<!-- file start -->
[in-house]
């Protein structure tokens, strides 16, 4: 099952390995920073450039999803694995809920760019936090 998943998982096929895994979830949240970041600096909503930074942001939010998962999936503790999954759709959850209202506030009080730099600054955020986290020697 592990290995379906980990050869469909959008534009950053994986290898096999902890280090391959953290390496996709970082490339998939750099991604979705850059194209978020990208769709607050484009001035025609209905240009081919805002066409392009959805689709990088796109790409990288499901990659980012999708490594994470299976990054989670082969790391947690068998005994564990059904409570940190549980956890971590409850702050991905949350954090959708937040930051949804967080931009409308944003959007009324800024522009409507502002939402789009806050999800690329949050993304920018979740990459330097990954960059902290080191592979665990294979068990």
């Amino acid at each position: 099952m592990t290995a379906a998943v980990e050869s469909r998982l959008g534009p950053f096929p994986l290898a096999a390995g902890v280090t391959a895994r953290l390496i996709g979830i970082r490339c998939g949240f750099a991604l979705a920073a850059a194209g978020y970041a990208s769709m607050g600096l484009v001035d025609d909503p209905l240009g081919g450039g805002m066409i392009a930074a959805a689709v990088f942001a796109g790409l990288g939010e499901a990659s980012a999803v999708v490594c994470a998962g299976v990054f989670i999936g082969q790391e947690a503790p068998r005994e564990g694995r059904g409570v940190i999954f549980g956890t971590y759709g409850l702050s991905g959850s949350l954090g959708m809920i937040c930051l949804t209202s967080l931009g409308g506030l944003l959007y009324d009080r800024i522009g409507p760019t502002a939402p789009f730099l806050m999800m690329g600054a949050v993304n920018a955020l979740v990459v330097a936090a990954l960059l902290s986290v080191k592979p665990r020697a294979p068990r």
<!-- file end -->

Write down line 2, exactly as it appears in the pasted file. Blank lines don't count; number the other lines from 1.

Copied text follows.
């Protein structure tokens, strides 16, 4: 099952390995920073450039999803694995809920760019936090 998943998982096929895994979830949240970041600096909503930074942001939010998962999936503790999954759709959850209202506030009080730099600054955020986290020697 592990290995379906980990050869469909959008534009950053994986290898096999902890280090391959953290390496996709970082490339998939750099991604979705850059194209978020990208769709607050484009001035025609209905240009081919805002066409392009959805689709990088796109790409990288499901990659980012999708490594994470299976990054989670082969790391947690068998005994564990059904409570940190549980956890971590409850702050991905949350954090959708937040930051949804967080931009409308944003959007009324800024522009409507502002939402789009806050999800690329949050993304920018979740990459330097990954960059902290080191592979665990294979068990």